Tobacco ban goes up in smokes

By Phurpa Wangmo

In a dramatic overture in the ongoing parliament session, the joint sitting of the National Assembly and the Council unanimously adopted the Tobacco (Amendment) Bill of Bhutan 2021 which will now allow the import and sale of tobacco and its allied products in the country.

The decision comes following the government’s request to the National Assembly Speaker and the Council Chairperson to table the Bill for amendment and to revisit the Tobacco Control Act of Bhutan as an urgent Bill this Parliament session.

The government had stated that the rationale behind amending the Tobacco Act was to protect our nation from COVID-19 pandemic which, otherwise, is compromised due to the existing ban on tobacco products.

The Prime Minister’s Office earlier wrote that while their primary focus has been to prevent the infectious disease from entering into the country, however, despite extreme, relentless efforts to seal and guard the borders, COVID-19 cases have emerged in our communities.

“All official investigations point to one main reason- illegal trading of tobacco products across the borders. Therefore, it would be lacking on our part if we don’t take this one important step of reining in the illegal transactions of tobacco and related products. In this context, we would like to share some important notes for the general understanding,” the Prime Minister’s Office noted.

Despite relentless efforts, the government states, the problem of illegal imports of tobacco and related products have been rampant.

Records with Royal Bhutan Police revealed a total confiscation of over Nu 7 million worth of tobacco products as opposed to Nu 2.9 million in 2019. In 2021, as of June, the RBP has already seized Nu 5.9 million worth of tobacco products (value calculated on MRP, without 100 percent tax).

The government also pointed out that the Tobacco Control Act has been a subject of contention since the beginning, mainly for its severe legal implications and criminalization of the offenders.

“The law exists amid thriving black market, defeating the very purpose of the ban. There are also enough indications that tobacco users have increased, particularly among youth despite the ban,” it stated.

Some of the flaws pointed out are that the current Tobacco Control Act assumes that every tobacco user has the ability to travel outside Bhutan, while the reality is many Bhutanese have never stepped beyond the country.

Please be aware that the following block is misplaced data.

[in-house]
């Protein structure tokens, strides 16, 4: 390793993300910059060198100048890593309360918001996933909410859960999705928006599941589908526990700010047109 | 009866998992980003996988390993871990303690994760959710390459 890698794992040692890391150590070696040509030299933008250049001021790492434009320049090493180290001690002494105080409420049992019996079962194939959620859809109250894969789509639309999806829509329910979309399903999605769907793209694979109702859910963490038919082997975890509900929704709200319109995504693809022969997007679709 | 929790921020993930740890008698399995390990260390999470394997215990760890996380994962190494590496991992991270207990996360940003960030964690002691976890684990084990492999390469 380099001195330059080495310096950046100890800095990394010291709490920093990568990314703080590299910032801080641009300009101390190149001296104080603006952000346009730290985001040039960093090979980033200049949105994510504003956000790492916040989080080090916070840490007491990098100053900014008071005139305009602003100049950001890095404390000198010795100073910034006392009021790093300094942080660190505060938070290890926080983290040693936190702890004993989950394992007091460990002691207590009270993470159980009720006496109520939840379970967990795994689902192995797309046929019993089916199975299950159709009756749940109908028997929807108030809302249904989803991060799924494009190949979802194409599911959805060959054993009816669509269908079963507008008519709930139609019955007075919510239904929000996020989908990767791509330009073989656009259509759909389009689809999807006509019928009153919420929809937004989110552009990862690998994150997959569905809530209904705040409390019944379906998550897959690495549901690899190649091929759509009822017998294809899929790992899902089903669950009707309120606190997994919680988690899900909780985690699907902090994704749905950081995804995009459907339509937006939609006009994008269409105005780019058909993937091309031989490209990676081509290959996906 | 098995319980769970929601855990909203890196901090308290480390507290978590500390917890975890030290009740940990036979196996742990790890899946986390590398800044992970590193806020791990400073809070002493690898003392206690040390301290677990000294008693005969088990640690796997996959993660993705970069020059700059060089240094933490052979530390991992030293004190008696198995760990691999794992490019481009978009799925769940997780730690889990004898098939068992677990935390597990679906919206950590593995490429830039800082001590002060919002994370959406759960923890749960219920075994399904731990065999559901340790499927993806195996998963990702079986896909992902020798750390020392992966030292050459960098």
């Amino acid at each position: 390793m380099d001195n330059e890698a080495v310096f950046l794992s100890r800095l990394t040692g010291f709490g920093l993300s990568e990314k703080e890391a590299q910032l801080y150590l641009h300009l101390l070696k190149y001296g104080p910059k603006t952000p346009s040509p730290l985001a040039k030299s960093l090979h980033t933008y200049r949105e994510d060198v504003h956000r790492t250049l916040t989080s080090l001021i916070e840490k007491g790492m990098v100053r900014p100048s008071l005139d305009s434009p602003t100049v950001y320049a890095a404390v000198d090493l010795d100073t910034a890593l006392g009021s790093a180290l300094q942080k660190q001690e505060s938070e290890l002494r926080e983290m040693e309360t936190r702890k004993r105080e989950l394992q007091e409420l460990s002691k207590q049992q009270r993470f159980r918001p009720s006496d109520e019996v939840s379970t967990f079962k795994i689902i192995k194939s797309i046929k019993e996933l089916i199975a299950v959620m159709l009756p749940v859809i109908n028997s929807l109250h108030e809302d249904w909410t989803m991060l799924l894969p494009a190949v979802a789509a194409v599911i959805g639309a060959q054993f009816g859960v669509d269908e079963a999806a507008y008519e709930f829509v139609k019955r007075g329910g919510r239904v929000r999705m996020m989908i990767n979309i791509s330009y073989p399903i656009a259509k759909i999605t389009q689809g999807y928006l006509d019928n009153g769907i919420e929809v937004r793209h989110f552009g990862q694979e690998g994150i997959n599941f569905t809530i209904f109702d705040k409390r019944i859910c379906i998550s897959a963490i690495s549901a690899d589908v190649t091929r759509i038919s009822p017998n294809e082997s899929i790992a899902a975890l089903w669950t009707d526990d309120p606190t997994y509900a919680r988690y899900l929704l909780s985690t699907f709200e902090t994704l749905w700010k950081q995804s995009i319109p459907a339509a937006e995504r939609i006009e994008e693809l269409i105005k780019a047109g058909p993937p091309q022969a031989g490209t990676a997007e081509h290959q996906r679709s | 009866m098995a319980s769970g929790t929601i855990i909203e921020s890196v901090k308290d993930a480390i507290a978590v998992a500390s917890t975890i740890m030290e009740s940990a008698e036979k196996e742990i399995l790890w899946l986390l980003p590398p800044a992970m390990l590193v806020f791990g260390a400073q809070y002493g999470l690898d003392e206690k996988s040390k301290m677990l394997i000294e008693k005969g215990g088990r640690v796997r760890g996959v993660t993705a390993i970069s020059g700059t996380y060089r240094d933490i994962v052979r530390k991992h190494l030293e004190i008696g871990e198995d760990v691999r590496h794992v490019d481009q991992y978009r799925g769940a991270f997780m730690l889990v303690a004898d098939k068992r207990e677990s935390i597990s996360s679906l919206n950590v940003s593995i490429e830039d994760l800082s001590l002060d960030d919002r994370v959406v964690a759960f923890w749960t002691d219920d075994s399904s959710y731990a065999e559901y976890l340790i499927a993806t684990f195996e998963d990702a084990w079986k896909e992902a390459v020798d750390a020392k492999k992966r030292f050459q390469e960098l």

It is understood that despite the fact, consumers who have not travelled continue to have access to tobacco products, even after the enactment of the law questioning the very rationale behind such an Act.  

Finally the government said that they are returning to embrace the wisdom National Council propagated in 2014.

“These were the same anomalies in law that they pointed out since then, just that the need to act now has become ever more critical as it increases the risk of endangering our nation with COVID-19,” it stated.

The government had therefore submitted to repeal the legal provisions that restrict import and sale of tobacco in the country while rest of the provisions like restrictions on smoking in public places, institutions and offices, public transports and entertainment centers will stand as per the existing law.

However, the government plans to come up with more stringent regulations within the country like setting a legal age for purchase of tobacco. Further, sale of such products will be prohibited in health, educational and youth related areas among a host of other restrictions.

“All these will be enforced through effective regulation and monitoring on the ground. However, it is important to be mindful that the Act itself need not be as prescriptive and detail out everything,” the PM stated.  

Finally, the PM said that while our country has succeeded in preventing major outbreaks so far, the increasing pressure from the invisible enemy meets the growing fatigue among our frontliners and that the result could be devastating which could render all our ongoing efforts futile.

He, therefore, said that the amendment was imperative given the challenging times we are faced with, especially the rising number of cases related to tobacco smuggling in the country.

Finally, the National Assembly through a majority vote passed the Tobacco Control (Amendment) Bill of Bhutan 2021 this week.

With the amendment of the Bill, individuals can now sell, buy and distribute tobacco and tobacco products in the country.

The legislative committee repealed sections 11 (b) and (c) of the Bill. The committee also removed other sections concerning fines and penalties and possession and transportation of tobacco and tobacco products.

In addition, as an interim measure, the National Assembly also agreed to eliminate the 100 per cent sales tax on tobacco products. This, according to the finance minister will reduce the risk of virus importation and the illegal market in the country.

As per records maintained with RBP, over a hundred people were arrested in connection with the smuggling of tobacco goods during border sealing from March last year to June this year.

Tobacco smuggling incidences were reported from across all southern border districts while one police official nearly lost his life in a fracas with Indian smugglers.

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